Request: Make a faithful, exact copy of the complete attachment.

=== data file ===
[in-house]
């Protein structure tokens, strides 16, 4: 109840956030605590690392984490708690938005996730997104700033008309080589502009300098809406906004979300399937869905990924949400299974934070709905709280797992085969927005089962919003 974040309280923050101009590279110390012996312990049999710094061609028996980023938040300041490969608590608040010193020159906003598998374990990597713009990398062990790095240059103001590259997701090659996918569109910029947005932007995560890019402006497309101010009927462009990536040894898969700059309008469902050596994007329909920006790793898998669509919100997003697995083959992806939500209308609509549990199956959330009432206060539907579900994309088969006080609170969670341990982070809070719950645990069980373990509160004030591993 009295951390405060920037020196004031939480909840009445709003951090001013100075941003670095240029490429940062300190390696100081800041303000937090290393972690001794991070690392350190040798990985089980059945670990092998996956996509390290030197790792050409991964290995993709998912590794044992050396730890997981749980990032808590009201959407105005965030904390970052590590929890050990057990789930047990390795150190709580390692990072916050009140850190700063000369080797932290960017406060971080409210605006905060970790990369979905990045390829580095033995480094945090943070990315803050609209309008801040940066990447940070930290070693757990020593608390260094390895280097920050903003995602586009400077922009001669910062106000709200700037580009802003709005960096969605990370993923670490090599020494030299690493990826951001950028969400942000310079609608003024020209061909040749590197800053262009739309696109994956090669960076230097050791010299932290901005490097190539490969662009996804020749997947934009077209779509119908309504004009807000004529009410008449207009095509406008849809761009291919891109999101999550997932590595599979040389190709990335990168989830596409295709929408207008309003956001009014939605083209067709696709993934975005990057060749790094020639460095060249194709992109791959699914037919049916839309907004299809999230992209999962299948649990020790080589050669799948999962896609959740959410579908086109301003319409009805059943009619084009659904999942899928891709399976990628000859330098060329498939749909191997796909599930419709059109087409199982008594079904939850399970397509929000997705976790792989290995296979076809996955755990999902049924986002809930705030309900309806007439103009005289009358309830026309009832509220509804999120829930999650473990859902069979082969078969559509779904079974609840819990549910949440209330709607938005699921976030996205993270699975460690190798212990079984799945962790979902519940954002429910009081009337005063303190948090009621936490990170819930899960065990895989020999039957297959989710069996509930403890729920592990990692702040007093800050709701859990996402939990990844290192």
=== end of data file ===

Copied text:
[in-house]
């Protein structure tokens, strides 16, 4: 109840956030605590690392984490708690938005996730997104700033008309080589502009300098809406906004979300399937869905990924949400299974934070709905709280797992085969927005089962919003 974040309280923050101009590279110390012996312990049999710094061609028996980023938040300041490969608590608040010193020159906003598998374990990597713009990398062990790095240059103001590259997701090659996918569109910029947005932007995560890019402006497309101010009927462009990536040894898969700059309008469902050596994007329909920006790793898998669509919100997003697995083959992806939500209308609509549990199956959330009432206060539907579900994309088969006080609170969670341990982070809070719950645990069980373990509160004030591993 009295951390405060920037020196004031939480909840009445709003951090001013100075941003670095240029490429940062300190390696100081800041303000937090290393972690001794991070690392350190040798990985089980059945670990092998996956996509390290030197790792050409991964290995993709998912590794044992050396730890997981749980990032808590009201959407105005965030904390970052590590929890050990057990789930047990390795150190709580390692990072916050009140850190700063000369080797932290960017406060971080409210605006905060970790990369979905990045390829580095033995480094945090943070990315803050609209309008801040940066990447940070930290070693757990020593608390260094390895280097920050903003995602586009400077922009001669910062106000709200700037580009802003709005960096969605990370993923670490090599020494030299690493990826951001950028969400942000310079609608003024020209061909040749590197800053262009739309696109994956090669960076230097050791010299932290901005490097190539490969662009996804020749997947934009077209779509119908309504004009807000004529009410008449207009095509406008849809761009291919891109999101999550997932590595599979040389190709990335990168989830596409295709929408207008309003956001009014939605083209067709696709993934975005990057060749790094020639460095060249194709992109791959699914037919049916839309907004299809999230992209999962299948649990020790080589050669799948999962896609959740959410579908086109301003319409009805059943009619084009659904999942899928891709399976990628000859330098060329498939749909191997796909599930419709059109087409199982008594079904939850399970397509929000997705976790792989290995296979076809996955755990999902049924986002809930705030309900309806007439103009005289009358309830026309009832509220509804999120829930999650473990859902069979082969078969559509779904079974609840819990549910949440209330709607938005699921976030996205993270699975460690190798212990079984799945962790979902519940954002429910009081009337005063303190948090009621936490990170819930899960065990895989020999039957297959989710069996509930403890729920592990990692702040007093800050709701859990996402939990990844290192």